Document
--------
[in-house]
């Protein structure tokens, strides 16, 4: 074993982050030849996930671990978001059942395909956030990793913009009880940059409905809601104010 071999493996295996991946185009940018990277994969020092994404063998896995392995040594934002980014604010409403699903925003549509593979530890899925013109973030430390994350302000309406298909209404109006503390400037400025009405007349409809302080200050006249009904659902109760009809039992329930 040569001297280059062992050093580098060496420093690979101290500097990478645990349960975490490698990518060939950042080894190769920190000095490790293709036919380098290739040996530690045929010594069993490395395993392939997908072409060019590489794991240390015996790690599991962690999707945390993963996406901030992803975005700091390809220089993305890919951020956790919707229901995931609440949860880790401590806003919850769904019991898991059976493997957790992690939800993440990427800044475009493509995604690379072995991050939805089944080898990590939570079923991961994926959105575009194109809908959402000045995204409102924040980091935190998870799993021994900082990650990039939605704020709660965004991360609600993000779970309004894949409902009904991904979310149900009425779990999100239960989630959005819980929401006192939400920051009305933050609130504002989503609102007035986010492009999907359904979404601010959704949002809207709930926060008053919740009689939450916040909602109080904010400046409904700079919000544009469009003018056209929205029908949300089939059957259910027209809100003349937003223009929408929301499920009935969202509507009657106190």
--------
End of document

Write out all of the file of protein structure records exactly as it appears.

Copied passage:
[in-house]
């Protein structure tokens, strides 16, 4: 074993982050030849996930671990978001059942395909956030990793913009009880940059409905809601104010 071999493996295996991946185009940018990277994969020092994404063998896995392995040594934002980014604010409403699903925003549509593979530890899925013109973030430390994350302000309406298909209404109006503390400037400025009405007349409809302080200050006249009904659902109760009809039992329930 040569001297280059062992050093580098060496420093690979101290500097990478645990349960975490490698990518060939950042080894190769920190000095490790293709036919380098290739040996530690045929010594069993490395395993392939997908072409060019590489794991240390015996790690599991962690999707945390993963996406901030992803975005700091390809220089993305890919951020956790919707229901995931609440949860880790401590806003919850769904019991898991059976493997957790992690939800993440990427800044475009493509995604690379072995991050939805089944080898990590939570079923991961994926959105575009194109809908959402000045995204409102924040980091935190998870799993021994900082990650990039939605704020709660965004991360609600993000779970309004894949409902009904991904979310149900009425779990999100239960989630959005819980929401006192939400920051009305933050609130504002989503609102007035986010492009999907359904979404601010959704949002809207709930926060008053919740009689939450916040909602109080904010400046409904700079919000544009469009003018056209929205029908949300089939059957259910027209809100003349937003223009929408929301499920009935969202509507009657106190």